I want to take that one step further now. We talk about all of the negative externalities of mining, and compounding this is a need for more and more critical minerals. The majority of minerals that we talk about are going to be in a significant deficit for our goals of 2030, 2040, 2050. How much mining do we need to actually do going forward? There's a lot of conversation now, circular economy, recycling. Will we actually need as much as we say we're going to need? In your opinion, having worked in the mining sector for many, many years, how much mining do we actually need to do?
Rohitesh Dhawan: Such a great question. The short answer to this is, and I don't want to be flippant, but the easiest way to think about it is, we should mine as much as we need, no more, no less. No less, because if we don't mine as much as we need, we may not have enough metals and minerals for the energy transition. No more, because if we mine more than we need, it means that we have missed an opportunity to reuse existing material to fulfill our needs.
Now, we need to and will get a lot, lot, lot better at being more efficient at the way we use things and reuse things. Now, part of that answer will lie in recycling more and better, but that's not even where the biggest prize remains because currently, around the world, if you take all the materials, not just metals and minerals, but think about everything we end up reusing or recycling only about 8% of the stuff that we throw away.
Let's grow that 8%. Let's double it and let's double it again, without question. But if we wait for things to become waste before we reuse them, even if we double the 8% to 16%, just think about how much waste we are still generating that we don't need to generate. The answer is actually to think about circularity right from the very beginning rather than when it becomes waste. So you design products in ways that allow you to take the material out much more easily so that you don't have to wait for them to become waste before you can take them out.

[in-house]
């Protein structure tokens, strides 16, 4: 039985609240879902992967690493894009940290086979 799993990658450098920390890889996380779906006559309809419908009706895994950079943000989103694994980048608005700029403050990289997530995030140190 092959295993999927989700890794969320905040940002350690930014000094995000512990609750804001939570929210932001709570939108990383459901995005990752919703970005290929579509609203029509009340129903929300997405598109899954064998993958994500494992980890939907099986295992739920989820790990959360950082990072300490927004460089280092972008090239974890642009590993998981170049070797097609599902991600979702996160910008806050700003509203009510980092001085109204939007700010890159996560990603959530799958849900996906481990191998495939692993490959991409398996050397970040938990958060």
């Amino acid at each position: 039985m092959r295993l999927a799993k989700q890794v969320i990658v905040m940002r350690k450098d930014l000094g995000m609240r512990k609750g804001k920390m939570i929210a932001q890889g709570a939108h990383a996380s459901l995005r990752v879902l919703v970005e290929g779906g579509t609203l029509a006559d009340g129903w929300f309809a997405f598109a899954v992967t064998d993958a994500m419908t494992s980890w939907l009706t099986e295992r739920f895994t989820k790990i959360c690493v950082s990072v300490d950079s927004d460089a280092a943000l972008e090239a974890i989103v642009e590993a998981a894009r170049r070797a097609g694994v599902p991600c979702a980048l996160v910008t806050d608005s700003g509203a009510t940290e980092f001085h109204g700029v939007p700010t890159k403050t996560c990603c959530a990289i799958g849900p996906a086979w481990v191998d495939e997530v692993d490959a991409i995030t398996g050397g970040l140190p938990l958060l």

Now, to use a slightly but not too out there example, there are buildings in China today that are being torn down because people want to access the copper that is in the wiring of those buildings because they're really old buildings and the copper is very valuable. Now, what if, in the future we designed buildings with the wiring on the outside rather than on the inside? So if you really needed to get to the copper, you didn't have to knock the whole building down, thus generating a huge amount of waste and concrete and steel and everything else. You could just take what you needed from it. And then, imagine how you would design cars and washing machines and fridges and everything else to make it easier to recover materials before they become waste. That's the way I hope we will end up in the circular economy, and that's certainly the role that we want to play in the mining industry to help us get there, but the reality is Gracelin, that even if we double that 8% to 16% or even more, it will still not meet our needs for the growth in metals that we are seeking.
Let me use an example. We currently produce around 21 million tons of copper. The actual number doesn't matter. I'm just trying to give a sense of scale. We produce 21 million tons, but we consume 25 million tons. The difference is made up of recycling, and that's because all the copper we've produced ever since we started mining in the, well, let's call it from the 1900s onwards, two thirds of that copper produced is still in circulation today, because copper is infinitely valuable, and people will find a use for it.
Metals are actually already largely quite well recycled, so our challenge isn't so much, like it is, for example, plastic bottles, trying to incentivize people to recycle because there's inherent value in our product, but it's more that our collection systems and our thinking has not matured enough to make sure that we are harnessing these things.